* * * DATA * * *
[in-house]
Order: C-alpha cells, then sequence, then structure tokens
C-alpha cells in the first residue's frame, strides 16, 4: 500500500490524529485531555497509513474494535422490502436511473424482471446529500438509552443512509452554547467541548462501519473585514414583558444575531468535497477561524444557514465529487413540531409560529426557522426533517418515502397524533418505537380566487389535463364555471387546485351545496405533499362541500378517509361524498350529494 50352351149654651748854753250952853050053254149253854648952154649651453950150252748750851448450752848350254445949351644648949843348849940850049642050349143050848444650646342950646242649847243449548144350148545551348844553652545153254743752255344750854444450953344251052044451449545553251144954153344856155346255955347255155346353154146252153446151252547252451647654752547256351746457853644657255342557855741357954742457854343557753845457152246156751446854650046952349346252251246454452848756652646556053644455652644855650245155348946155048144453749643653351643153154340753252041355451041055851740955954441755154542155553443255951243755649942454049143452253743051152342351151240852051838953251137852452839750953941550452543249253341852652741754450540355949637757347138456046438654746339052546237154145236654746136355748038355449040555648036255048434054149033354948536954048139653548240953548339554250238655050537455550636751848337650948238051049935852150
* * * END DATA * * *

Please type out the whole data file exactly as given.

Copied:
[in-house]
Order: C-alpha cells, then sequence, then structure tokens
C-alpha cells in the first residue's frame, strides 16, 4: 500500500490524529485531555497509513474494535422490502436511473424482471446529500438509552443512509452554547467541548462501519473585514414583558444575531468535497477561524444557514465529487413540531409560529426557522426533517418515502397524533418505537380566487389535463364555471387546485351545496405533499362541500378517509361524498350529494 50352351149654651748854753250952853050053254149253854648952154649651453950150252748750851448450752848350254445949351644648949843348849940850049642050349143050848444650646342950646242649847243449548144350148545551348844553652545153254743752255344750854444450953344251052044451449545553251144954153344856155346255955347255155346353154146252153446151252547252451647654752547256351746457853644657255342557855741357954742457854343557753845457152246156751446854650046952349346252251246454452848756652646556053644455652644855650245155348946155048144453749643653351643153154340753252041355451041055851740955954441755154542155553443255951243755649942454049143452253743051152342351151240852051838953251137852452839750953941550452543249253341852652741754450540355949637757347138456046438654746339052546237154145236654746136355748038355449040555648036255048434054149033354948536954048139653548240953548339554250238655050537455550636751848337650948238051049935852150